Both groups were balanced and patients were predominantly metastatic (52% M1, 20% N+M0, 28% N0M0), median was PSA 53 ng/mL, and 99% were treated with LHRH analogues. Over a median follow-up of 40 months, there were 262 control arm deaths, of which 82% were prostate cancer-related; there were 184 deaths in the SOC + AA + prednisone arm. There was a 37% relative improvement in overall survival (HR 0.63, 95%CI 0.52-0.76) favoring SOC + AA + prednisone.

1-4

A Forrest plot split on stratification factors demonstrated no evidence of heterogeneity based on any of the factors, including M0/M1 status (p=0.37). Second, SOC+AA + prednisone demonstrated a 71% improvement in FFS (HR 0.29, 95%CI 0.25-0.34), with an early split in the KM curves.

1-5

SOC + AA + prednisone also significantly decreased SREs among the entire cohort (HR 0.46, 95%CI 0.37-0.58), as well as specifically in the M1 cohort (HR 0.45, 95%CI 0.37-0.58). This resulted in a 55% reduction in SREs in the M1 subset analysis.

1-6

When looking at treatment progression, 89% of the SOC arm went on to next line of therapy, whereas 79% of the SOC + AA + prednisone arm received additional therapy, most commonly docetaxel. As expected, the rate of Grade 3-5 adverse events was higher in the SOC + AA prednisone arm (47% vs. 33%), and were primarily cardiovascular (HTN, MI, cardiac dysrhythmias) or hepatic (transaminitis) in nature.

REACTION, INTERPRETATION & FUTURE DIRECTIONS

As has become the norm during academic conferences, there was significant buzz on Twitter over the course of the two days these results were presented:

1-7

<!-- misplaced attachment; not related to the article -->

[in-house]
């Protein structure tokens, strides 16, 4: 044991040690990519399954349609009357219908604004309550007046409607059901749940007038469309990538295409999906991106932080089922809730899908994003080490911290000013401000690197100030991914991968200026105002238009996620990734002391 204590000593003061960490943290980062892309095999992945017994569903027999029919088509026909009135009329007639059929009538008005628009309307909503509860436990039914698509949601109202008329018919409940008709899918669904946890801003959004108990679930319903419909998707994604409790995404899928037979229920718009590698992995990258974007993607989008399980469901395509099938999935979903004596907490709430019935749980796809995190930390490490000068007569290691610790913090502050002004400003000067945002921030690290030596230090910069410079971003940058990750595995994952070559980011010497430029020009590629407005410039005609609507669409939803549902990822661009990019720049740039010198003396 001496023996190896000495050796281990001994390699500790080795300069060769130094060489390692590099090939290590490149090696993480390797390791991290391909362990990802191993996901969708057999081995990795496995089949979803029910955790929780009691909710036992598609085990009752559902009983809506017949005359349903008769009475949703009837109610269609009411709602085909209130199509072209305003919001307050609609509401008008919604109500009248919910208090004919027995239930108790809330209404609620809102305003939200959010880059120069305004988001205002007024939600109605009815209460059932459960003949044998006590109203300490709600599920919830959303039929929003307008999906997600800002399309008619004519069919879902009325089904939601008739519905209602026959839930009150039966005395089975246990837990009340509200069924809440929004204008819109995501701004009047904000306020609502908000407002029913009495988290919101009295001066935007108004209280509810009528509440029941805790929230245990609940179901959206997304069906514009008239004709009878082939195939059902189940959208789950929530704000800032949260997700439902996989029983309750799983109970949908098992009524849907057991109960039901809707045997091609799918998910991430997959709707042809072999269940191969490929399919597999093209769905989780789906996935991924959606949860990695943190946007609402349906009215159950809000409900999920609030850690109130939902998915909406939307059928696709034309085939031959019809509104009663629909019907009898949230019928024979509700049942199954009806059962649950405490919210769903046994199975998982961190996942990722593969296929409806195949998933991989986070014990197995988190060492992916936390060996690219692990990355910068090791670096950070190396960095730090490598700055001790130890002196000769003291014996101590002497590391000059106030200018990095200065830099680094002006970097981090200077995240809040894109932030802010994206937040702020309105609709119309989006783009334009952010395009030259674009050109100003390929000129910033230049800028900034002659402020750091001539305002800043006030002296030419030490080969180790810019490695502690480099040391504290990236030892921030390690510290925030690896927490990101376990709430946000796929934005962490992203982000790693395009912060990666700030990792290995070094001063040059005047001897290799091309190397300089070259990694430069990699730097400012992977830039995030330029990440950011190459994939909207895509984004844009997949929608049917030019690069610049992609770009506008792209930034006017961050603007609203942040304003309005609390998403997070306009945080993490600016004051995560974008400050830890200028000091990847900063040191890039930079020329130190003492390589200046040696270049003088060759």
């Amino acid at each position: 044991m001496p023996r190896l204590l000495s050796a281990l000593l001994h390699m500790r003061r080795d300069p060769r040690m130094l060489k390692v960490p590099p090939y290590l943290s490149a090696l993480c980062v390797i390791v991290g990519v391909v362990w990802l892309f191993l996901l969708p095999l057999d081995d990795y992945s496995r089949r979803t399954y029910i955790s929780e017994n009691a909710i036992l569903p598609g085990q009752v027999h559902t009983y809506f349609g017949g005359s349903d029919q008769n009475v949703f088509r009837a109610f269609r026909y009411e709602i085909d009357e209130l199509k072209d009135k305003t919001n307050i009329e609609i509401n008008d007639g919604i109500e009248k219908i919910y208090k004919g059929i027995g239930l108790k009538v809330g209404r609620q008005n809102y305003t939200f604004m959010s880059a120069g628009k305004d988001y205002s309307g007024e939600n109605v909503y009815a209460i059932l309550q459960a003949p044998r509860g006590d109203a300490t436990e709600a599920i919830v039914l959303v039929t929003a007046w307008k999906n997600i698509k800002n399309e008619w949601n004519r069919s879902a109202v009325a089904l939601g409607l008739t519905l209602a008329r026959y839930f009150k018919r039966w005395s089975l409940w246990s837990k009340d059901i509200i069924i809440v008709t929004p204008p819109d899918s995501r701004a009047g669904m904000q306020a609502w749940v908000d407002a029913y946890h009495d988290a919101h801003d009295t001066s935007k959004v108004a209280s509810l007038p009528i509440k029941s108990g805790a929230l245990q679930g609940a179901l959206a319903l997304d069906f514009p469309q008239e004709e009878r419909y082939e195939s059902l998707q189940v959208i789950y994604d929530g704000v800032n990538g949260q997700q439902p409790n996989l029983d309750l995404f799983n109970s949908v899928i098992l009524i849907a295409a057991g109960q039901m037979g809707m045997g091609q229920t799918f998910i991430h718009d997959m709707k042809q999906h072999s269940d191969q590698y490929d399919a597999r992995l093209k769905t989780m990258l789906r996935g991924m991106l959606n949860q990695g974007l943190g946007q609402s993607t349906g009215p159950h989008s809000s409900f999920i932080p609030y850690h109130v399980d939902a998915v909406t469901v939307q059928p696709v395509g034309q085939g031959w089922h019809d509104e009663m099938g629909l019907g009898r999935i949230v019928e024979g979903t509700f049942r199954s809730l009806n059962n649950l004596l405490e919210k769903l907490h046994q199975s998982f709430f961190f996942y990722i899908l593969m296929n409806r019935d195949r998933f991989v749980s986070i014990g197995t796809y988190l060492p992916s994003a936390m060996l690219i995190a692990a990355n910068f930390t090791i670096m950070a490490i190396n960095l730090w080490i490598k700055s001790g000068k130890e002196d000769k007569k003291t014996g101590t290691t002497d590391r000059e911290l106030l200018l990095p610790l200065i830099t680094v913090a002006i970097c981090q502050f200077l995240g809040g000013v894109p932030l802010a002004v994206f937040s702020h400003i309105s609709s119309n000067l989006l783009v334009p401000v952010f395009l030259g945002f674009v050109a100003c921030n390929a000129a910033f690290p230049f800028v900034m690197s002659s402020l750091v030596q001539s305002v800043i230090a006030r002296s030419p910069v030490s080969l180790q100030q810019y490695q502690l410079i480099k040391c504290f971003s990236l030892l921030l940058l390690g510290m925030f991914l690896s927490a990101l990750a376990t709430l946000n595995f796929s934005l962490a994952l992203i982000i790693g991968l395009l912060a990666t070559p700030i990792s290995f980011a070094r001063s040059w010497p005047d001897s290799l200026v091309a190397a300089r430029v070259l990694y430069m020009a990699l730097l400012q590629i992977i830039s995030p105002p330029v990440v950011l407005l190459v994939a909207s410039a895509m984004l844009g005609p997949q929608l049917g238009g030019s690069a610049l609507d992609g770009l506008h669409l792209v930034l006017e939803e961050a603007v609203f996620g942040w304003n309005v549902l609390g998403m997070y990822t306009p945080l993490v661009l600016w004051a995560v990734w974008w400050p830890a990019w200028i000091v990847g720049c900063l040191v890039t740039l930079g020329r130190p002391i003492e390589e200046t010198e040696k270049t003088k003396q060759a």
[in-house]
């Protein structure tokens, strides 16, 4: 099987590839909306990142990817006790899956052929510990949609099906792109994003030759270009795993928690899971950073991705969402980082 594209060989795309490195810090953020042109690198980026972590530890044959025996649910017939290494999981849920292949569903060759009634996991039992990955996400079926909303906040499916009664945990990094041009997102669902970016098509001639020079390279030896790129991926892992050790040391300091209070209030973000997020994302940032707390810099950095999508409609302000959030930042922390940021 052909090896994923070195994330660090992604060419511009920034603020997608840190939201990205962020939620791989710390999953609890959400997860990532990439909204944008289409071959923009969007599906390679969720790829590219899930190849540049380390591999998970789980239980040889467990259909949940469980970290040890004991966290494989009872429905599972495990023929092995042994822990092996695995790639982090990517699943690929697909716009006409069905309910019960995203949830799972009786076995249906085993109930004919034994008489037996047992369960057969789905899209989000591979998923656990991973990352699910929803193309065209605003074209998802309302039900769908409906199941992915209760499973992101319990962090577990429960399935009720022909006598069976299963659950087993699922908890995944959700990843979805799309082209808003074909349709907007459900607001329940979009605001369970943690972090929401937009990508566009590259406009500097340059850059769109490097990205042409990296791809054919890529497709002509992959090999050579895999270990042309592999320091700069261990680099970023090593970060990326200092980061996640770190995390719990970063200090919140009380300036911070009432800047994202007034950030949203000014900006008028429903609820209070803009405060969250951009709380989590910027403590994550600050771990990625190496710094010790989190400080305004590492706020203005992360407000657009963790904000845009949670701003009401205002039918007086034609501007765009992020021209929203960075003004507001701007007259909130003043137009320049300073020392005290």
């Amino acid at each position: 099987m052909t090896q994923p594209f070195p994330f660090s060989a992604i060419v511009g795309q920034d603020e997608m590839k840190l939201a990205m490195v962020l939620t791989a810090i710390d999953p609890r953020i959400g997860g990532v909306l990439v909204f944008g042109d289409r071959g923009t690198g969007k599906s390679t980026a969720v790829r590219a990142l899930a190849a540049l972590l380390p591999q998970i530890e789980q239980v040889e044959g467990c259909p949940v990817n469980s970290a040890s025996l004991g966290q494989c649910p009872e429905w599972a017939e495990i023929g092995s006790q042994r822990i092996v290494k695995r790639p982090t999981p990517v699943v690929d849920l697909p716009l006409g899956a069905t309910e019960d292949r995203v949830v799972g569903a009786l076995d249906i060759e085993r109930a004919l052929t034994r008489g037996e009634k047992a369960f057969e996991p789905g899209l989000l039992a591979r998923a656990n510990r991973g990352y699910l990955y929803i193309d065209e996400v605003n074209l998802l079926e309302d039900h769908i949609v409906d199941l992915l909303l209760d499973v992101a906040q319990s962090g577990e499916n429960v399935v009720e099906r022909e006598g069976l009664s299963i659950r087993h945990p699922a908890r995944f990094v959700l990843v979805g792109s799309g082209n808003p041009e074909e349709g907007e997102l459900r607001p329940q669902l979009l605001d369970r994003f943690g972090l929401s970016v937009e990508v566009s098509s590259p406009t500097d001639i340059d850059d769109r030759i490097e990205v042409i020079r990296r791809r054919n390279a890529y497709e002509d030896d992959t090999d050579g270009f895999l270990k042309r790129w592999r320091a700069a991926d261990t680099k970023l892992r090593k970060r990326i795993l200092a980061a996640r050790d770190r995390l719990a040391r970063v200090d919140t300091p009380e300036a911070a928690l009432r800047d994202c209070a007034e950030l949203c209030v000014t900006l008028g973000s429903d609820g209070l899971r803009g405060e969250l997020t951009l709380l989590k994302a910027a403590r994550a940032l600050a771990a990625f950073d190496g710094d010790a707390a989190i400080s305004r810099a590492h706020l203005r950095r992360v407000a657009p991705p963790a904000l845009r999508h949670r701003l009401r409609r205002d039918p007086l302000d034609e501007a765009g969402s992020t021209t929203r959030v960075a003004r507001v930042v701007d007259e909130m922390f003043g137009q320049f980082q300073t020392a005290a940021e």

This also included the New England Journal of Medicine immediately tweeting after the presentations that LATITUDE and STAMPEDE were published instantaneously:

1-8

Furthermore, immediately following Dr. Fizazi’s presentation of LATITUDE, Dr. Eric Small from @UCSF presented a discussion of LATITUDE. A number of important points were raised. First, although this was a well-designed, placebo controlled, randomized phase III study, early unblinding (although appropriate) resulting in an HR of 0.62 for OS is based on only 50% of the targeted total deaths. Making conclusions based on interim analyses must be made with caution. However, with every endpoint reaching statistical significance and conditional probability modeling, if the study had remained blinded, the probability of reaching the same conclusions is high. Second, since twice as many patients in the ADT + placebo arm received life-prolonging therapy than compared to the ADT + AA + placebo arm, the benefit of AA is not explained by more secondary life-prolonging therapy, strengthening the cause for AA + ADT.